The Russians are Stressed
And Russia is stressed too – which is why the world ought to take note
Little known fact: The transition to a market economy and democracy in the 1990s in the former Soviet Union and in other Eastern European countries caused a dramatic increase in mortality, shortened life expectancy and, in many cases, led to outright depopulation. Indeed, the steep upsurge in mortality and the decline in life expectancy in Russia were the biggest ever recorded anywhere in peacetime; that is, in the absence of catastrophes like wars, plague or famine. Between 1987 and 1994, Russia’s mortality rate increased by 60 percent, from one percent to 1.6 percent, whereas life expectancy went down from 70 to 64 years. Hard to believe, but in the last years of Stalin’s rule (1950 to 1953), Russian mortality rates were nearly twice as low as in the 1990s. True, the 1990s saw a transformational recession – output fell by 45 percent between 1989 and 1998 – and social indicators, such as crime, murder and suicide rates, as well as income inequalities, all deteriorated sharply; but these alone do not fully explain the staggering increase in mortality. During the Great Depression in the US, for example, life expectancy rose from 57 years in 1929 to 63 years in 1932. The increase occurred for both men and women, and for both whites and non-whites. And mortality rates from all causes of death, except suicides, fell.
The increase in mortality in post-communist countries has precious few analogues in history. One is the transition from the Paleolithic to the Neolithic age between around 7000 BC and 3000 BC, when life expectancy fell by several years – possibly due to changes in diet and lifestyle. Another comparable – better documented – case is the increase in mortality during the period of the Enclosure Acts and the Industrial Revolution in Britain: from the 16th to 18th century, life expectancy in Britain fell by some 10 years – from about 40 to slightly over 30 years – due to changes in lifestyle, increases in income inequalities and the general impoverishment of the masses. Other cases of drastic reduction in life expectancy due to social changes – such as for the black population of the American South after the abolition of slavery in 1865 – are just as exceptional.
So why did the transition from communism cause premature deaths? The answer lies in the peculiar stress associated with great shocks. A stress index constructed out of variables like increases in unemployment, labour mobility, migration, divorces and income inequality is a good predictor of changes in life expectancy in post-communist Russia. That index shows that, in the 1990s, men in their 40s and 50s who lost their jobs, or who had to move to another job or another region, who observed increases in inequalities in their country (or region) and who divorced their wives, were the first candidates to die prematurely.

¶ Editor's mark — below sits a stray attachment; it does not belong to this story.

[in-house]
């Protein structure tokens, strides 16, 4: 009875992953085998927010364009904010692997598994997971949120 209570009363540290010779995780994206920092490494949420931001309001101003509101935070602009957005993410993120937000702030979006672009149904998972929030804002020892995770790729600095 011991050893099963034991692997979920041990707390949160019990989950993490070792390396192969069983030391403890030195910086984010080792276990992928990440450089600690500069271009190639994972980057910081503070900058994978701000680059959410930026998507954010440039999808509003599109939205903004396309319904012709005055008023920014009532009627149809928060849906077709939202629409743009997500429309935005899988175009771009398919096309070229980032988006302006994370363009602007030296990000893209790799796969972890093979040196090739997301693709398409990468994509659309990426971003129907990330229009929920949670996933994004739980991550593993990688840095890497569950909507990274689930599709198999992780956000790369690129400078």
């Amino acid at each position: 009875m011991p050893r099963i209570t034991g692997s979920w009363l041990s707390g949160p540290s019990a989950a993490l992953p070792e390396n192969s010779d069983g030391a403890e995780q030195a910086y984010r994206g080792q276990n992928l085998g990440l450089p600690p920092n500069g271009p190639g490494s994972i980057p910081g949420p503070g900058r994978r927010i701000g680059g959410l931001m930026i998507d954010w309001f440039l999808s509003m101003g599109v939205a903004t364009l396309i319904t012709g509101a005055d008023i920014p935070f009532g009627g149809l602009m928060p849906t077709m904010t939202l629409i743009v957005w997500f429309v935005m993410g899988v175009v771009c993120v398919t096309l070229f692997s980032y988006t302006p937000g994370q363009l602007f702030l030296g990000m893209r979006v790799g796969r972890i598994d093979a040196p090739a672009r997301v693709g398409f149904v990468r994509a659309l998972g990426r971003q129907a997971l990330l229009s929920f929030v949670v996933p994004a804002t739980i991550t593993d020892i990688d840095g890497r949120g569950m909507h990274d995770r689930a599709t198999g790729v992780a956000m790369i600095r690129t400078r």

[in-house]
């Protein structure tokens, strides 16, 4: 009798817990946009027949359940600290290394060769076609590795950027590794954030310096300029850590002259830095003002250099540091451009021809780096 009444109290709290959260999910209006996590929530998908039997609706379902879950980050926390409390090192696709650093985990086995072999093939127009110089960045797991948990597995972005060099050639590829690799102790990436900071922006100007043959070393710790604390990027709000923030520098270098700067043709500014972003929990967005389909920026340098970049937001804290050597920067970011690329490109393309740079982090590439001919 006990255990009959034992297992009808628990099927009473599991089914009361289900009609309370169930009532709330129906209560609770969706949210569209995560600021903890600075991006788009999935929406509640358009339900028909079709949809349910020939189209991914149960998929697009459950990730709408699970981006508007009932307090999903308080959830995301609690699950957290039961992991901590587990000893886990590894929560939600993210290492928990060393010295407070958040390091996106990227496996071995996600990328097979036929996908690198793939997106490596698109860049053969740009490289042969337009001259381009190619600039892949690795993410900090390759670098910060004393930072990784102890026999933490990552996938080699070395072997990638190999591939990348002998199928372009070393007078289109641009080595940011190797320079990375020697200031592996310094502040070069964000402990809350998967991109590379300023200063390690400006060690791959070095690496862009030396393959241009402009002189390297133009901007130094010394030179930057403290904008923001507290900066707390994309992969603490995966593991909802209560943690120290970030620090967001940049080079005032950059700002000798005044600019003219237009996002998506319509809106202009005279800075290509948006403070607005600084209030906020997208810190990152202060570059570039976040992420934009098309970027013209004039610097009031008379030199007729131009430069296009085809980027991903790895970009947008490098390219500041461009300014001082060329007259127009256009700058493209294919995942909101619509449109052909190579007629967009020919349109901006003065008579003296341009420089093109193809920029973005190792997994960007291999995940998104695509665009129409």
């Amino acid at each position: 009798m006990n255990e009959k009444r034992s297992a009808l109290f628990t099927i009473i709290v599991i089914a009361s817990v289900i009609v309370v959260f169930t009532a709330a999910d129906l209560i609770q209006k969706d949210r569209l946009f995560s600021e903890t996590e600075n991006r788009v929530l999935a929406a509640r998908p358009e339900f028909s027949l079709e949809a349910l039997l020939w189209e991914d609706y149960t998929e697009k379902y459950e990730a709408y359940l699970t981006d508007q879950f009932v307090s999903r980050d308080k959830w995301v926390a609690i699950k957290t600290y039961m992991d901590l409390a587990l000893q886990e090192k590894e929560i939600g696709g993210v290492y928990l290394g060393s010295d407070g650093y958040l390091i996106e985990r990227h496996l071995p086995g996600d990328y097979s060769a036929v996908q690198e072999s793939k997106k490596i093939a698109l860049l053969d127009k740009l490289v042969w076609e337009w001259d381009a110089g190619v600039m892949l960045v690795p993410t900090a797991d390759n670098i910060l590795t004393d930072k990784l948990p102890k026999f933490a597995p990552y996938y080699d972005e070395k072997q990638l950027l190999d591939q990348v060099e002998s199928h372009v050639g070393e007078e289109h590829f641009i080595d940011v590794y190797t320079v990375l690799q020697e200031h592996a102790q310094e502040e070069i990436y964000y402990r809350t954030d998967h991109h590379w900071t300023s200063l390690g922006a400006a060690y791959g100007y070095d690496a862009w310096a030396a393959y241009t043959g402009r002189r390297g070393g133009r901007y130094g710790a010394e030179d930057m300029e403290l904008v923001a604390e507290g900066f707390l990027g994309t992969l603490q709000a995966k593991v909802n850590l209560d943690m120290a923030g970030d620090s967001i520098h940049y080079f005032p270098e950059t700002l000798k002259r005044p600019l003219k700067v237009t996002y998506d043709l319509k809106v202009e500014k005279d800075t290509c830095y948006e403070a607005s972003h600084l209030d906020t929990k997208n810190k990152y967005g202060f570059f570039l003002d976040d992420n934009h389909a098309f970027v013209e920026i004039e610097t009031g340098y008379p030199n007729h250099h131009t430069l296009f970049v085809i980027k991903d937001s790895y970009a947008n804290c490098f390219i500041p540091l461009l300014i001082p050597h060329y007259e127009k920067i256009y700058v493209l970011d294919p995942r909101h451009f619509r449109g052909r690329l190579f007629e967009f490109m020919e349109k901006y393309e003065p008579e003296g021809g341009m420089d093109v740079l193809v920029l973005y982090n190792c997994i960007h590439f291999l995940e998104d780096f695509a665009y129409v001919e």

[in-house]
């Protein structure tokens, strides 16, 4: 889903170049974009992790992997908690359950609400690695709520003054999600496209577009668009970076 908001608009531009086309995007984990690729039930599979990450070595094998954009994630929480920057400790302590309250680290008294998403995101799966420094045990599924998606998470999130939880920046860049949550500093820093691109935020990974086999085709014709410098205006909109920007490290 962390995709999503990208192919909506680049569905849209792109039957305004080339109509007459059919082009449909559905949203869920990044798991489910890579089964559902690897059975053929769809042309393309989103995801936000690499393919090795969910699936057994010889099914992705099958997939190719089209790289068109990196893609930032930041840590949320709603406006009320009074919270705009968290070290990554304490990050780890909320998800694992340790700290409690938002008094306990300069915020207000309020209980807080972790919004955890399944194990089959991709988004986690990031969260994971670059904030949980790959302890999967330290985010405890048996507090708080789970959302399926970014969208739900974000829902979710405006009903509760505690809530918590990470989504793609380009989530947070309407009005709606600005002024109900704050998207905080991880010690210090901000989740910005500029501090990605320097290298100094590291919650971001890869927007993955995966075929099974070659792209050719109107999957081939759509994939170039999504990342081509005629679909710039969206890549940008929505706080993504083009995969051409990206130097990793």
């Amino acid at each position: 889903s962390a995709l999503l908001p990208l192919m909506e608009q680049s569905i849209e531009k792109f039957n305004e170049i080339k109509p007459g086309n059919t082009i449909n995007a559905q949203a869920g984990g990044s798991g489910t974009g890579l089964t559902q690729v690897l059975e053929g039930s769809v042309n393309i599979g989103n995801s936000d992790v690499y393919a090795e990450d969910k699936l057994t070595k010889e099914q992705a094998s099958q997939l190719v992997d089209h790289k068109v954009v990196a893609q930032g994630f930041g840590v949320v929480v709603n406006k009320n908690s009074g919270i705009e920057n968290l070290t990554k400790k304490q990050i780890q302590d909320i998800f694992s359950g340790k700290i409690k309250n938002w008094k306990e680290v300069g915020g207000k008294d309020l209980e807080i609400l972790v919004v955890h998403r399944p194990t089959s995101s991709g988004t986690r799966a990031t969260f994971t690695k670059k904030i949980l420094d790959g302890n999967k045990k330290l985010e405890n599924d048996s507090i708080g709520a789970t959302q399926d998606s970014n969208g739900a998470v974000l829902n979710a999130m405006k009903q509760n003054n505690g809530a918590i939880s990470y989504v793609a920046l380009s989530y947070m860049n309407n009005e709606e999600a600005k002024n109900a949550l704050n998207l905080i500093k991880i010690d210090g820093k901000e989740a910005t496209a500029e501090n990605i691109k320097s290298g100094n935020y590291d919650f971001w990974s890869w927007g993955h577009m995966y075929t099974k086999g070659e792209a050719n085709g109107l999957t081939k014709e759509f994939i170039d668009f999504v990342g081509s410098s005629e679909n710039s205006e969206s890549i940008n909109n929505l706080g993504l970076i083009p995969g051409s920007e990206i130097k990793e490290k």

The major theory that today competes with the stress-related mortality explanation is alcoholism. But there are problems with this explanation. First, there are some periods where per-capita alcohol consumption and death rates moved in opposite directions – in 2002 to 2007, for instance, death rates from external causes, including murders and suicides – were falling against a background of rising alcohol consumption.
Second, the levels of per-capita alcohol consumption in the 1990s were equal to, or lower than, those of the early 1980s, whereas death rates from external causes doubled, and the total death rate increased by one half. What we observe, therefore, is a simultaneous increase in three variables – total death rate, death rates from external causes and alcohol consumption; all driven by another factor: in all likelihood, stress.
Countries that proceeded with more gradual reforms (from China to Uzbekistan to Belarus) all managed to preserve institutional capacity, and to completely avoid or at least mitigate the collapse of national output and increases in mortality. China and Vietnam did not have any transformational recession during their transitions, and life expectancy in these countries grew constantly. In the post-communist states of Central Europe, where there were stronger institutions, reduction of output and increases in mortality were less pronounced than in the former Soviet states.
The implications of the mortality crisis for Russia are far-reaching. Even the ‘average’ official forecast envisages a reduction of Russia’s population from the current 142 million to 139 million by 2031, whereas more pessimistic forecasts suggest a fall to some 127 million. Attempts to replenish these losses through immigration would certainly imply more ethnic tensions within the Russian Federation – tensions that are already pronounced and not easily managed.
For other countries, the Russian mortality crisis reveals the pivotal role of social stress in life expectancy. In a sense, Russia’s ‘shock’ transition from the Soviet order to its present-day order was a ‘natural experiment’ that happens but once in 1,000 years; it showed how much stress human societies can take without dying out. It also suggested, however, that humans live longer when they are not ‘shocked.’ Said de Gaulle: «Il faut laisser évoluer les esprits».
Vladimir Popov is a Professor at the New Economic School, Moscow.